Don’t Hold Your Breath 

     
Another one of my dating mantras has been the saying, “don’t hold your breath”. It is as true for dating as it is for any other hopeful scenario you might apply it towards in your life; a new job possibility, a raise or even a friend changing their negative ways. When I say “don’t hold your breath” in regards to dating, it’s probably not in the sense that you would think I am using it for. I don’t mean it in situations such as when you’re sitting at Starbucks with your girlfriend ogling the sexy man-candy that is handcrafting your skinny vanilla latte and your gal pal says “don’t hold your breath; he’s way out of your league.” Nor do I mean it in the sense that “don’t hold your breath, he will never change.” I have repeated this saying to myself numerous times and it generally follows me allowing my hopeless-romantic-self’s, eager-beaver hopes to soar sky high.   

          Let me elaborate by example. There have been countless times when I have found myself sitting on edge waiting for a boy; waiting and waiting and waiting. Waiting for a text, a call, an invitation, an opening, a complement, a comforting gesture and typically, this ends in disappointment. I was always the type of girl who would drop everything and anything for a boy. I was at his disposal whenever he was available and willing. I was the “you say jump, I find a pogo stick and get to jumpin” kinda gal for as long as I can remember. Unfortunately, it took me an incredibly long time to realize that I was this girl.
          However, when I became painfully aware that I had the whole “damsel in distress” thing spilling out of my pores, I vowed to make a change. The process to change myself in such a way was not a simple endeavor. It in fact was a lot of trial and error and a whole bunch of that self-actualization and realization stuff. It took me months of calling myself out on being the pansy that I was to figure out that I couldn’t just get angry at myself every time I had a moment of weakness but that I had to step back and understand two things; the why and then the how.
           The why plays a huge part in our behavior and actions. As I explained previously, I wasn’t raised with a steady male role model in my life; I was actually raised with the polar opposite. I did not have a knight in shining armor father to come rescue me when a boy pushed me on the playground or to threaten my first boyfriend when he picked me up for a date. I was never a daddy’s girl who was adorned with compliments and pick-me-ups when I had a bad day or even a dad’s hug before bedtime. I was not raised with a stellar example on how a man should treat a woman and what a woman should or should not take from a man. Instead, I hold memories of men who came, conquered and abandoned and women who allowed this to happen. It is no wonder why I was the kind of girl who deeply craved a man’s love, affection and attention and would do nearly anything for it.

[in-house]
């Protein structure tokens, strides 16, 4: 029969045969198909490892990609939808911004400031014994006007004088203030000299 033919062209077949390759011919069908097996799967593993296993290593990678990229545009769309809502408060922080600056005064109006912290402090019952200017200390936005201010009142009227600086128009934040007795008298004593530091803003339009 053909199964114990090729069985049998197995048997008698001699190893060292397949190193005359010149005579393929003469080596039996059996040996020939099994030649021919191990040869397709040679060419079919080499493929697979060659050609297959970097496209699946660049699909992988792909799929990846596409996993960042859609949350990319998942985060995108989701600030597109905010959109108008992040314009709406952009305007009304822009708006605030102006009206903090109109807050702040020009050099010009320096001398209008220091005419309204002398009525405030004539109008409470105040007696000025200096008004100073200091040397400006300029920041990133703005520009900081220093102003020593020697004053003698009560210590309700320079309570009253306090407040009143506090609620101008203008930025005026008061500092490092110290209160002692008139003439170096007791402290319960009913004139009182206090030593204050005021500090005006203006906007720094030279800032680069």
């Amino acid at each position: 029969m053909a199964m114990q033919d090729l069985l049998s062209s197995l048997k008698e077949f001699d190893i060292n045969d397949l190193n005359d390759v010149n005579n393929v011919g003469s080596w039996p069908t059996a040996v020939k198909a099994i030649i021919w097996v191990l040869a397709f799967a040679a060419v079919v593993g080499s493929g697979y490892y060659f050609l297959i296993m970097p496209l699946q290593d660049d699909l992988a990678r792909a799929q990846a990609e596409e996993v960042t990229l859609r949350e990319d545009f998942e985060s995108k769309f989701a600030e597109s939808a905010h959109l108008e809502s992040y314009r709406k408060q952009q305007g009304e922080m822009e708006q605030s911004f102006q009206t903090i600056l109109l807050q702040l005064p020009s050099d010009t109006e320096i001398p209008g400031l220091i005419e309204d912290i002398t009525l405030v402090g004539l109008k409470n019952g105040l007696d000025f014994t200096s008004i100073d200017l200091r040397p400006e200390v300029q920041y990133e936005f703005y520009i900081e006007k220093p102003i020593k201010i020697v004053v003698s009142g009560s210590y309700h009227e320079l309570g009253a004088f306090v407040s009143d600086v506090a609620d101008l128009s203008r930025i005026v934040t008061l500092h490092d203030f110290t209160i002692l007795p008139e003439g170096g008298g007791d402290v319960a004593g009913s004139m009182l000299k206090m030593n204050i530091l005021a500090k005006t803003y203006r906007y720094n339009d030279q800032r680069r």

After I was able to understand the daunting and traumatic why, I had the difficult task of figuring out the how. The “how do I stop being such a dramatic woe is me Disney Princess and become the independent woman I want to be?” Wow! That’s a lot more complex than just asking how isn’t it? The answer didn’t come easy, trust me. I talked to a lot of people about it, especially my female friends. This was the wrong place to go let me tell you. The majority of my girlfriends were unknowingly going through the same thing as I was and no one really knew what to do. In fact, a lot of my girlfriends didn’t really care about the why or the how; they were okay being all damsel-y. I was not. I talked to my mom about it multiple times and received the same answer I always did, “You need to learn to play the game.” To which I ever so politely responded “No thanks, I don’t play games. I just want to find real love. Real love isn’t a game.”